One key to communicating with patients in any manner is clarity, notes Change Healthcare’s Glidewell. In addition to using layman’s terms in written and verbal messages, invoices should be uncluttered and easy to read.
“The look and feel of a patient statement affects how a person responds to it,” she says. In particular, she suggests putting information about payment options front and center. “Personally, I don’t want to write checks—or go hunting all over a bill to find out how to pay online,” she says. “Don’t bury payment options on the back of the bill in small print.”
While patient portals may appear to offer a comprehensive solution to communication with patients about their financial obligations, allow them to view their statements, and collect payment, experts suggest cautious enthusiasm.
“What I’ve found is that many practices have a fairly good portal adoption rate—meaning we have patients who are registered for them—but an abysmal utilization rate,” says Woodcock. In other words, even if most of a practice’s patients are “signed up” for a portal, it’s not a great collection tool if only 2 percent are actually using it.
Yeaman agrees. “Our patients can view their statements online, but we’ve not stopped sending traditional statements because we don’t know what settings patients have on their portals or how often they check them. And notices can easily get dumped into a patient’s junk email,” he says.
Paying via portal may be more appealing to patients if they are reassured that the system is secure, notes Glidewell. And the more connected systems are, the better. For instance, she recommends portals offer the ability to manage all bills, such as for lab, office visit, or procedures, in one place. “In addition to a consolidated view, the ability to link other family members helps minimize the amount of times a patient has to log in to pay for services.”
Credit Card on File
Taking a cue from the hotel industry, credit card on file programs have increased in popularity among physician practices. These programs allow a practice to charge the patient’s credit card on a pre-determined schedule rather than relying on the patient to remit payment.
However, it’s not acceptable to store credit card numbers in a locked file or enter them into the practice management system, warns Morgan. “It’s essential to check with your vendor to ensure you are using an encrypted PCI-compliant solution,” she says. If your vendor does not offer this solution, it may be available from a third party such as a clearinghouse, she adds.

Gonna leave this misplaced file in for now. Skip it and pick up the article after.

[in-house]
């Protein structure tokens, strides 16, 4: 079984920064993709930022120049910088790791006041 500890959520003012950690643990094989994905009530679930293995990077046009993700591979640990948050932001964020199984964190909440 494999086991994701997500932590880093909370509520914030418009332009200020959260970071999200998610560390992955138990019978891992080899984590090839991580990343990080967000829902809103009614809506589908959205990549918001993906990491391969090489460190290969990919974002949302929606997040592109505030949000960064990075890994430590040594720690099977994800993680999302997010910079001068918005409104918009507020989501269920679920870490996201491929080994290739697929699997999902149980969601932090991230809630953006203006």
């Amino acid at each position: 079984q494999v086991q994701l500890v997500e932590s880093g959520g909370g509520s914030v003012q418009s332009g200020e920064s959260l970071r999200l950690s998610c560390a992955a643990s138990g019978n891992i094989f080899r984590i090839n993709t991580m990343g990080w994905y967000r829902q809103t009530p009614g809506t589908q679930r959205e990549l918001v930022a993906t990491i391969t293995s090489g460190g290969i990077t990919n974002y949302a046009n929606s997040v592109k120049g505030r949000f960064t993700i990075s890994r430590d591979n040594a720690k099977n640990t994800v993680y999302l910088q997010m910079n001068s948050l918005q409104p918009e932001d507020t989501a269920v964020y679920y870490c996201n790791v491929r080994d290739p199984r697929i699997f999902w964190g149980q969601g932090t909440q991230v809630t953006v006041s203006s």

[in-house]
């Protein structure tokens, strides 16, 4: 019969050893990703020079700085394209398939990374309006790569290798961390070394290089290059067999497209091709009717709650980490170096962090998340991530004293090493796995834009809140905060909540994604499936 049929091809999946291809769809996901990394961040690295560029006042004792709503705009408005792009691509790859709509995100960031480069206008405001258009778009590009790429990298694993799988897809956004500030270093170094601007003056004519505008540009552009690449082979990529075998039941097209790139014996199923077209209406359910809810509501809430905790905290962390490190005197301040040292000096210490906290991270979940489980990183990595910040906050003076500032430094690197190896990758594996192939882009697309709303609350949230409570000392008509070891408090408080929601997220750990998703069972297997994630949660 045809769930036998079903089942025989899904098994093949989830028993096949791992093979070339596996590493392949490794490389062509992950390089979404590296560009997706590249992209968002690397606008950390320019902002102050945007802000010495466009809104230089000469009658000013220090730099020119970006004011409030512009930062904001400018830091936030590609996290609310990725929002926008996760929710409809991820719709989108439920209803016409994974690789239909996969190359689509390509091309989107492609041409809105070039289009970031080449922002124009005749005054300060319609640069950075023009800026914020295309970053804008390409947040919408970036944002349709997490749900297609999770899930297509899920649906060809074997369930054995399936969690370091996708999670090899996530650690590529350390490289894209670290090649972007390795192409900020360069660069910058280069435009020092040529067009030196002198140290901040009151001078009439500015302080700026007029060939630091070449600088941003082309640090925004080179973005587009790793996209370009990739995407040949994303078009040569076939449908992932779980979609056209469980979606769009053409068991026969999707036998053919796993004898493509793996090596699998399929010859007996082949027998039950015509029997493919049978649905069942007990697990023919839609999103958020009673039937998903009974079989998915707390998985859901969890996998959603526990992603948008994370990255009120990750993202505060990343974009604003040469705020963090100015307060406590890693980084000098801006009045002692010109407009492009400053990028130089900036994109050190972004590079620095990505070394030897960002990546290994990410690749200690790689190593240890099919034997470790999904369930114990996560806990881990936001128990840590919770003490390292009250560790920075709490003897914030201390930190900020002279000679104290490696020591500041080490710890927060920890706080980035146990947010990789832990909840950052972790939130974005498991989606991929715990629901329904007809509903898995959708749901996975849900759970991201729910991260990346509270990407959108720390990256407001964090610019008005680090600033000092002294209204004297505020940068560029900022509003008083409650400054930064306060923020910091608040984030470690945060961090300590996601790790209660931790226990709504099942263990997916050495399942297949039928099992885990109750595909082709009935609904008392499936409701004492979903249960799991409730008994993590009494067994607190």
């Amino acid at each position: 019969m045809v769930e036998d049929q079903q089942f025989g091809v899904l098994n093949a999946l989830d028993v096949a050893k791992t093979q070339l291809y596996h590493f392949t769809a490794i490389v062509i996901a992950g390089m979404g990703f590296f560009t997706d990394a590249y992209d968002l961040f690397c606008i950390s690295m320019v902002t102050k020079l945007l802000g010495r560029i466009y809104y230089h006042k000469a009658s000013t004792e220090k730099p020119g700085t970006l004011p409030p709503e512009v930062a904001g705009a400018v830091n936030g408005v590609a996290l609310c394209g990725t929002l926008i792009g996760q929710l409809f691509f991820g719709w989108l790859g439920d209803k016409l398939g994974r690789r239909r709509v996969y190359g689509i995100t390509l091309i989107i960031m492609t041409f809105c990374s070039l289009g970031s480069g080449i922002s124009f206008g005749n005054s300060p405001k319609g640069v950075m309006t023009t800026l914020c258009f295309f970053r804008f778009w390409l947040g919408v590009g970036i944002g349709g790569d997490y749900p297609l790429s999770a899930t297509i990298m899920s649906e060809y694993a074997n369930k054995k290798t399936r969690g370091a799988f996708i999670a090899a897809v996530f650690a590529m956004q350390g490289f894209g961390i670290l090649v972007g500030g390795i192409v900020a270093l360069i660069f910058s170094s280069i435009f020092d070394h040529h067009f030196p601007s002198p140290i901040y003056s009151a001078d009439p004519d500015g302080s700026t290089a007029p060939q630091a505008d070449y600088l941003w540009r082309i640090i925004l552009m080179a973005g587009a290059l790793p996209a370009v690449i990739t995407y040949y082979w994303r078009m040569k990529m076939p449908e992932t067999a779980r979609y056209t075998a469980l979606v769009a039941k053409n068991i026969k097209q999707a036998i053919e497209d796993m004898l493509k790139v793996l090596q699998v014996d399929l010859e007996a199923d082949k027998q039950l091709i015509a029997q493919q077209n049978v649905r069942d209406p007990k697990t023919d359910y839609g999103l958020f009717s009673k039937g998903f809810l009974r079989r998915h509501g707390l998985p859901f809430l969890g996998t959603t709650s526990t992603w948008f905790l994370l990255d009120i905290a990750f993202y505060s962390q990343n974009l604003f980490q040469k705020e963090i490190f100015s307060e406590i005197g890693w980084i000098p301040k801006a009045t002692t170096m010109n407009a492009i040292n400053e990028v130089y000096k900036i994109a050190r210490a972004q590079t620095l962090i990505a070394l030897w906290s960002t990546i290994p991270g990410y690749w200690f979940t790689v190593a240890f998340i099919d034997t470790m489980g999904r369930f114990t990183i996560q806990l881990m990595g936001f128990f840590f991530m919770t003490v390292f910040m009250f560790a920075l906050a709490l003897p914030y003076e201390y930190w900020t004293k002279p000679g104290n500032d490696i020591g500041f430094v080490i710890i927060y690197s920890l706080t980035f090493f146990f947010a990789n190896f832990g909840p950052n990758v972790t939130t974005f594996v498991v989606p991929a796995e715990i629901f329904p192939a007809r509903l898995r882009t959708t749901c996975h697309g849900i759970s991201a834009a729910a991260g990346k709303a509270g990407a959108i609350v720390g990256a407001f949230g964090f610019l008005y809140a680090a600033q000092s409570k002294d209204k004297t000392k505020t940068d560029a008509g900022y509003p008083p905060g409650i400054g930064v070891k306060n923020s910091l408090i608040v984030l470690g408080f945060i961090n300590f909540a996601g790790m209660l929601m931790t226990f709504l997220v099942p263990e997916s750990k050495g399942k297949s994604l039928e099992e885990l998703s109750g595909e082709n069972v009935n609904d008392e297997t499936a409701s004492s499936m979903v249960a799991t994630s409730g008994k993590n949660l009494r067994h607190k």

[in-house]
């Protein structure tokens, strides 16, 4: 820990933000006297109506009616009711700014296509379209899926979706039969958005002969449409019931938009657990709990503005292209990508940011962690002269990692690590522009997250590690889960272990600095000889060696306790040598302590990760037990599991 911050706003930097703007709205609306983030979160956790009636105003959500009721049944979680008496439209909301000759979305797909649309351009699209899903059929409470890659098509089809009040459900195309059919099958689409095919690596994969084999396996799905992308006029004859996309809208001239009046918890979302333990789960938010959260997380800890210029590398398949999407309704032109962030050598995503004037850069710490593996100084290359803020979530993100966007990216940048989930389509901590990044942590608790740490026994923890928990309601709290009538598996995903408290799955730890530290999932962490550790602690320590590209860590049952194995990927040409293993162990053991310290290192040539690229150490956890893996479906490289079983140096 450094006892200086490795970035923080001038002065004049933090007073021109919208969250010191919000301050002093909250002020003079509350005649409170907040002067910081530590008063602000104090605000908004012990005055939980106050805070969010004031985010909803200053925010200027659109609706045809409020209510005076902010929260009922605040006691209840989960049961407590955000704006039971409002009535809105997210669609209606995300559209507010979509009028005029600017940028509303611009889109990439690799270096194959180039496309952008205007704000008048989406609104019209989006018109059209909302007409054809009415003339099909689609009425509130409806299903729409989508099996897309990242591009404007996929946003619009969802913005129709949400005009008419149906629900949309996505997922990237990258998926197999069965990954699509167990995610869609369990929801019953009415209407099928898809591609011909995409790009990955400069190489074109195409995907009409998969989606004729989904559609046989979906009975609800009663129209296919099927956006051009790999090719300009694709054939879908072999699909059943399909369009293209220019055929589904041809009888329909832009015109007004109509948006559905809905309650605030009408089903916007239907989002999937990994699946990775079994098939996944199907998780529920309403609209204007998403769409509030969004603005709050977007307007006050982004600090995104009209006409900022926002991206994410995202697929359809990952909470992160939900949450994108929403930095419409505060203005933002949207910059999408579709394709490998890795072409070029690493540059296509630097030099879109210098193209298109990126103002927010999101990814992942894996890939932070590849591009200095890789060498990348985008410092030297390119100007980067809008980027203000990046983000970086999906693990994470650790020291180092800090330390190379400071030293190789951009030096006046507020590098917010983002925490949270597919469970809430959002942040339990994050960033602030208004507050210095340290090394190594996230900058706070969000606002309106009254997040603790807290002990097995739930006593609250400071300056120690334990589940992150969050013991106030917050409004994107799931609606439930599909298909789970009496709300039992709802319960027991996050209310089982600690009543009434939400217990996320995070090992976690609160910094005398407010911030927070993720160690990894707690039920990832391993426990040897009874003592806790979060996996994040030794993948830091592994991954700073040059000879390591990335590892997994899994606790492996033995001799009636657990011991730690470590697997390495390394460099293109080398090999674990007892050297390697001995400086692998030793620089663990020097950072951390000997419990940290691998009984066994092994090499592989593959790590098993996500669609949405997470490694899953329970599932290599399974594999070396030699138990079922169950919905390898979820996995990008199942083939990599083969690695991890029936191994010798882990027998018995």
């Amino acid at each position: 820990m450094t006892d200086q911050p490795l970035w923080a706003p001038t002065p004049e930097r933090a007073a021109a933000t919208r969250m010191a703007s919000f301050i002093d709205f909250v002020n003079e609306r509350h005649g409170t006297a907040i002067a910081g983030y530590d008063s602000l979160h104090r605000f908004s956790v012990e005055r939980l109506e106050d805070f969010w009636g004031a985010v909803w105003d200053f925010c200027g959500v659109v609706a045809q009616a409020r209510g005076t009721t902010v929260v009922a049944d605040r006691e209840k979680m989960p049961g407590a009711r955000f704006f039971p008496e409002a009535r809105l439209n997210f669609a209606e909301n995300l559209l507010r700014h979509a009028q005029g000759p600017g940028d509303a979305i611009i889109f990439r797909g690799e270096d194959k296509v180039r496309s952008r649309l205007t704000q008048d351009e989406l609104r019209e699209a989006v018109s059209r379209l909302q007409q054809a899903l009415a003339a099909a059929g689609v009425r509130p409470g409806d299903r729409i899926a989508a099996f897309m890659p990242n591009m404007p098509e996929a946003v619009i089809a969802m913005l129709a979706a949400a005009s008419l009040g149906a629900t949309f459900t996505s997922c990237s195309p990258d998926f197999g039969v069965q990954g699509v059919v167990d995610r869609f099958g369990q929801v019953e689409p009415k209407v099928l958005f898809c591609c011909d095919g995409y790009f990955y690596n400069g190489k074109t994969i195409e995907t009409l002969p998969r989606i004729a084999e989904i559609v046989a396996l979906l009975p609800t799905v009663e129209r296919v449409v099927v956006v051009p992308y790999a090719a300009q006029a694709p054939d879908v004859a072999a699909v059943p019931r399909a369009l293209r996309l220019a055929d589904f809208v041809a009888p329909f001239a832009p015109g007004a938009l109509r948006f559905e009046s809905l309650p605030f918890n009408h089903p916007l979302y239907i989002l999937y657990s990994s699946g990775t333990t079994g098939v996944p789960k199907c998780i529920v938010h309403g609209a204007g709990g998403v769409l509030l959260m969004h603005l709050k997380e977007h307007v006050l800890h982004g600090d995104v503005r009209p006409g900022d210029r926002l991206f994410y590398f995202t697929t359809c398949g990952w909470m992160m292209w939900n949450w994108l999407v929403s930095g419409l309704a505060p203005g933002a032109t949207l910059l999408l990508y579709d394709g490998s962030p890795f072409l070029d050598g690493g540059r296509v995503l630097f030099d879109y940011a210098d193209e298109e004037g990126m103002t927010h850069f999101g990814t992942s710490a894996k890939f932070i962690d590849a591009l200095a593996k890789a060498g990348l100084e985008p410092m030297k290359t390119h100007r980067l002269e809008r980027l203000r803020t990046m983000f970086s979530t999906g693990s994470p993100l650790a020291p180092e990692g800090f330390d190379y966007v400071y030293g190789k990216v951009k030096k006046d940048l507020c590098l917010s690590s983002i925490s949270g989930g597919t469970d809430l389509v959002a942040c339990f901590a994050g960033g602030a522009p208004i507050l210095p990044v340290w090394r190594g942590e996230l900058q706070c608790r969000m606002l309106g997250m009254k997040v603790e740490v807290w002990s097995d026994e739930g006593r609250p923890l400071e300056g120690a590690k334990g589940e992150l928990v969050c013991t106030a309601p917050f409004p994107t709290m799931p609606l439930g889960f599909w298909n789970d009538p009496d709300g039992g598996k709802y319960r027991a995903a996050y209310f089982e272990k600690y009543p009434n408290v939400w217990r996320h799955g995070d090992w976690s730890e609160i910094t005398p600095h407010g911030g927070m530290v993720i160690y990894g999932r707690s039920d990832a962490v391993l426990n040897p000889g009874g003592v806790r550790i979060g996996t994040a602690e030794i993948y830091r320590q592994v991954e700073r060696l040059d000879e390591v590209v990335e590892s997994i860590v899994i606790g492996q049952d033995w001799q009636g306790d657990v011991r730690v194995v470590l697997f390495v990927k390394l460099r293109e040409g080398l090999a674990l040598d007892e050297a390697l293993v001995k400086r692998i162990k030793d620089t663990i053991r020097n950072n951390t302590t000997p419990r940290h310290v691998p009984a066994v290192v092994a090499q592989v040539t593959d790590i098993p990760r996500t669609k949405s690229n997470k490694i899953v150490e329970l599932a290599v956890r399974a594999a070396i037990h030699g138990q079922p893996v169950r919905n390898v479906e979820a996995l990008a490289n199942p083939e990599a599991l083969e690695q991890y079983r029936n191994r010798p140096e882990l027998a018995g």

Practices may also consider accepting alternative payment mechanisms, such as pre-paid Visa gift cards, to patients who are not comfortable using their personal credit cards in this manner, says Woodcock.
Allowing patients to make mobile payments is another way experts recommend highly to make paying fast and easy for patients.
“You want to make it easy for the patient to pay whenever they have a moment to do it,” says Morgan.
“To pay by a credit card should not require a call during business hours. That’s more annoying to the patient and also takes up staff time,” she says.
Physician and Outsourced Partner Roles
Depending on the size of a practice, physicians have varying degrees of involvement in the revenue cycle. But even in large groups where dedicated staff handle billing and collections, physicians should be in the know, says Woodcock. “Ultimately, it’s his or her income that’s affected. We have to engage our business owners and not keep them in the dark as to why their revenue may be going down,” she says.
As a solo physician with one nurse practitioner, Yeaman is all-too aware of the dangers of unpaid patient balances. Before patient responsibility represented more than a third of his A/R, he says he never looked at patient balances or asked his staff to let him know if a patient had a high balance. But as patients have become a predominant payer, Yeaman now asks staff to inform him if someone has an exceptionally high balance or is more than 120 days behind so that he can address it.
“I don’t deny service, of course, but it’s just a reality of where we are. And especially as a small, independent practice, we can only work for free for so long,” he says. “We have to focus on the business side just as keenly as the clinical. Otherwise, we’re all 30 days from being upside down in terms of cash flow—and it’s never quite been like that.”
That said, it’s often wise for practices to recruit extra help. “Most practices want to focus on the clinical aspects of what they do, and they can and do often tap someone else who is experienced in having those payment channels already built out,” says Glidewell. “Finding a good partner to help practices through the process is important.”
To learn more about how a partner like Change Healthcare can help your practice streamline collections and improve overall efficiency, visit changehealthcare.com/ solutions/revenue-performance-advisor or call 866-817-3813.
1 "National Health Expenditures 2016 Highlights," CMS.
2 "Most Practices Wait to Send an Account to Collections," MGMA.